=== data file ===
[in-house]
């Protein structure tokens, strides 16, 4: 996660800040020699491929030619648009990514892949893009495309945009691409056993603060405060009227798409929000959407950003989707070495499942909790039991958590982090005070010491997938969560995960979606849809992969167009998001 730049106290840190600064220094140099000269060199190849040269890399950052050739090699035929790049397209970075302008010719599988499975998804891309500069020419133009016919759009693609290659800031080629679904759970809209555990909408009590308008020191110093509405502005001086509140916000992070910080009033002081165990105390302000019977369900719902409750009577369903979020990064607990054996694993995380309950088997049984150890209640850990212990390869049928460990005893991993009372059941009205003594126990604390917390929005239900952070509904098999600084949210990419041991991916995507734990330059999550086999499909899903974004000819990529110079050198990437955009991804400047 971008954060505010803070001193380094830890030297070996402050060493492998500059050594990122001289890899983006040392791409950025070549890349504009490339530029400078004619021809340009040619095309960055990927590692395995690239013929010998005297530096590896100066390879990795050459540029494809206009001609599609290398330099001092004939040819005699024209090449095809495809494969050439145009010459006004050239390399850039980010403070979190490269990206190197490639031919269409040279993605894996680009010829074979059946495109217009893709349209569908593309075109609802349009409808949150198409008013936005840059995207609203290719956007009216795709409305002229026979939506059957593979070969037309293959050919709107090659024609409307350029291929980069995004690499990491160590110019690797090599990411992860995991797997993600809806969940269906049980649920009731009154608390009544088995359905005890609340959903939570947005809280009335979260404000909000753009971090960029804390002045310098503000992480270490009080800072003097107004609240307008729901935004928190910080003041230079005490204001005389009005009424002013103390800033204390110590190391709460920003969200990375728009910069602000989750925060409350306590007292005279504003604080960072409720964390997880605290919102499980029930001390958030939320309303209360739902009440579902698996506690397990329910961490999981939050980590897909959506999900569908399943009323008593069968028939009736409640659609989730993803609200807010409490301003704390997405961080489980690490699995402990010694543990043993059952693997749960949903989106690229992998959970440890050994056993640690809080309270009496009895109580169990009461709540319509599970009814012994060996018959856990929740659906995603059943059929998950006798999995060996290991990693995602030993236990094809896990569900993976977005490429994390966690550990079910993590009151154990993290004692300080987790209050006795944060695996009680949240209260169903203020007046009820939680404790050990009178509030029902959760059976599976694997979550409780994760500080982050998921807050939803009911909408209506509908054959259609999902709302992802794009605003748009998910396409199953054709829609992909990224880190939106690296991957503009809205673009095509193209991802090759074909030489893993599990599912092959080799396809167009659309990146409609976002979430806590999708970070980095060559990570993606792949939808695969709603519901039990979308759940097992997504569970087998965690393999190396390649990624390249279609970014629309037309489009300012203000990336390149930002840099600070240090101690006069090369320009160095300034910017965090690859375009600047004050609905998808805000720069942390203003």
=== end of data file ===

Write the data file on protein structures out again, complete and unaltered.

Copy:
[in-house]
């Protein structure tokens, strides 16, 4: 996660800040020699491929030619648009990514892949893009495309945009691409056993603060405060009227798409929000959407950003989707070495499942909790039991958590982090005070010491997938969560995960979606849809992969167009998001 730049106290840190600064220094140099000269060199190849040269890399950052050739090699035929790049397209970075302008010719599988499975998804891309500069020419133009016919759009693609290659800031080629679904759970809209555990909408009590308008020191110093509405502005001086509140916000992070910080009033002081165990105390302000019977369900719902409750009577369903979020990064607990054996694993995380309950088997049984150890209640850990212990390869049928460990005893991993009372059941009205003594126990604390917390929005239900952070509904098999600084949210990419041991991916995507734990330059999550086999499909899903974004000819990529110079050198990437955009991804400047 971008954060505010803070001193380094830890030297070996402050060493492998500059050594990122001289890899983006040392791409950025070549890349504009490339530029400078004619021809340009040619095309960055990927590692395995690239013929010998005297530096590896100066390879990795050459540029494809206009001609599609290398330099001092004939040819005699024209090449095809495809494969050439145009010459006004050239390399850039980010403070979190490269990206190197490639031919269409040279993605894996680009010829074979059946495109217009893709349209569908593309075109609802349009409808949150198409008013936005840059995207609203290719956007009216795709409305002229026979939506059957593979070969037309293959050919709107090659024609409307350029291929980069995004690499990491160590110019690797090599990411992860995991797997993600809806969940269906049980649920009731009154608390009544088995359905005890609340959903939570947005809280009335979260404000909000753009971090960029804390002045310098503000992480270490009080800072003097107004609240307008729901935004928190910080003041230079005490204001005389009005009424002013103390800033204390110590190391709460920003969200990375728009910069602000989750925060409350306590007292005279504003604080960072409720964390997880605290919102499980029930001390958030939320309303209360739902009440579902698996506690397990329910961490999981939050980590897909959506999900569908399943009323008593069968028939009736409640659609989730993803609200807010409490301003704390997405961080489980690490699995402990010694543990043993059952693997749960949903989106690229992998959970440890050994056993640690809080309270009496009895109580169990009461709540319509599970009814012994060996018959856990929740659906995603059943059929998950006798999995060996290991990693995602030993236990094809896990569900993976977005490429994390966690550990079910993590009151154990993290004692300080987790209050006795944060695996009680949240209260169903203020007046009820939680404790050990009178509030029902959760059976599976694997979550409780994760500080982050998921807050939803009911909408209506509908054959259609999902709302992802794009605003748009998910396409199953054709829609992909990224880190939106690296991957503009809205673009095509193209991802090759074909030489893993599990599912092959080799396809167009659309990146409609976002979430806590999708970070980095060559990570993606792949939808695969709603519901039990979308759940097992997504569970087998965690393999190396390649990624390249279609970014629309037309489009300012203000990336390149930002840099600070240090101690006069090369320009160095300034910017965090690859375009600047004050609905998808805000720069942390203003």